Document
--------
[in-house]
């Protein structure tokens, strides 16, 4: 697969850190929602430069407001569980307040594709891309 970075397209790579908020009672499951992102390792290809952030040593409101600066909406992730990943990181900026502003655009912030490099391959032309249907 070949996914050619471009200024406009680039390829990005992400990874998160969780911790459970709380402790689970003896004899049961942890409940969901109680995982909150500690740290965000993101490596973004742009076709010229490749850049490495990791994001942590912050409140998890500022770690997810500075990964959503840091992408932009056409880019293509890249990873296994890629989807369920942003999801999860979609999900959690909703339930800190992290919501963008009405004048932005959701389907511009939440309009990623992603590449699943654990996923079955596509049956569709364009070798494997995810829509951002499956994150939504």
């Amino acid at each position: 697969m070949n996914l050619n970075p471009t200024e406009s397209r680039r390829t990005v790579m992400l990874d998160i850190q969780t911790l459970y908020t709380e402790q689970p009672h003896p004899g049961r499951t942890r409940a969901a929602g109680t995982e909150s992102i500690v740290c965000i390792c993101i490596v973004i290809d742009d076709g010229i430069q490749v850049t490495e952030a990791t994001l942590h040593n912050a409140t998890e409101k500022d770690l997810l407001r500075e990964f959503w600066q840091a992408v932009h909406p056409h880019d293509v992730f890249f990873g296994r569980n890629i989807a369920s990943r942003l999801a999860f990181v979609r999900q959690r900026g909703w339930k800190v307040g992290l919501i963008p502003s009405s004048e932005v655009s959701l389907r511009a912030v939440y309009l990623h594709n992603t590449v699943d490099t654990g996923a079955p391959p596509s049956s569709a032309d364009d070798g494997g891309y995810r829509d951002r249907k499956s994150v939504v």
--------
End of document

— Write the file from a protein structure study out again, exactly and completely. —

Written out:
[in-house]
């Protein structure tokens, strides 16, 4: 697969850190929602430069407001569980307040594709891309 970075397209790579908020009672499951992102390792290809952030040593409101600066909406992730990943990181900026502003655009912030490099391959032309249907 070949996914050619471009200024406009680039390829990005992400990874998160969780911790459970709380402790689970003896004899049961942890409940969901109680995982909150500690740290965000993101490596973004742009076709010229490749850049490495990791994001942590912050409140998890500022770690997810500075990964959503840091992408932009056409880019293509890249990873296994890629989807369920942003999801999860979609999900959690909703339930800190992290919501963008009405004048932005959701389907511009939440309009990623992603590449699943654990996923079955596509049956569709364009070798494997995810829509951002499956994150939504």
């Amino acid at each position: 697969m070949n996914l050619n970075p471009t200024e406009s397209r680039r390829t990005v790579m992400l990874d998160i850190q969780t911790l459970y908020t709380e402790q689970p009672h003896p004899g049961r499951t942890r409940a969901a929602g109680t995982e909150s992102i500690v740290c965000i390792c993101i490596v973004i290809d742009d076709g010229i430069q490749v850049t490495e952030a990791t994001l942590h040593n912050a409140t998890e409101k500022d770690l997810l407001r500075e990964f959503w600066q840091a992408v932009h909406p056409h880019d293509v992730f890249f990873g296994r569980n890629i989807a369920s990943r942003l999801a999860f990181v979609r999900q959690r900026g909703w339930k800190v307040g992290l919501i963008p502003s009405s004048e932005v655009s959701l389907r511009a912030v939440y309009l990623h594709n992603t590449v699943d490099t654990g996923a079955p391959p596509s049956s569709a032309d364009d070798g494997g891309y995810r829509d951002r249907k499956s994150v939504v």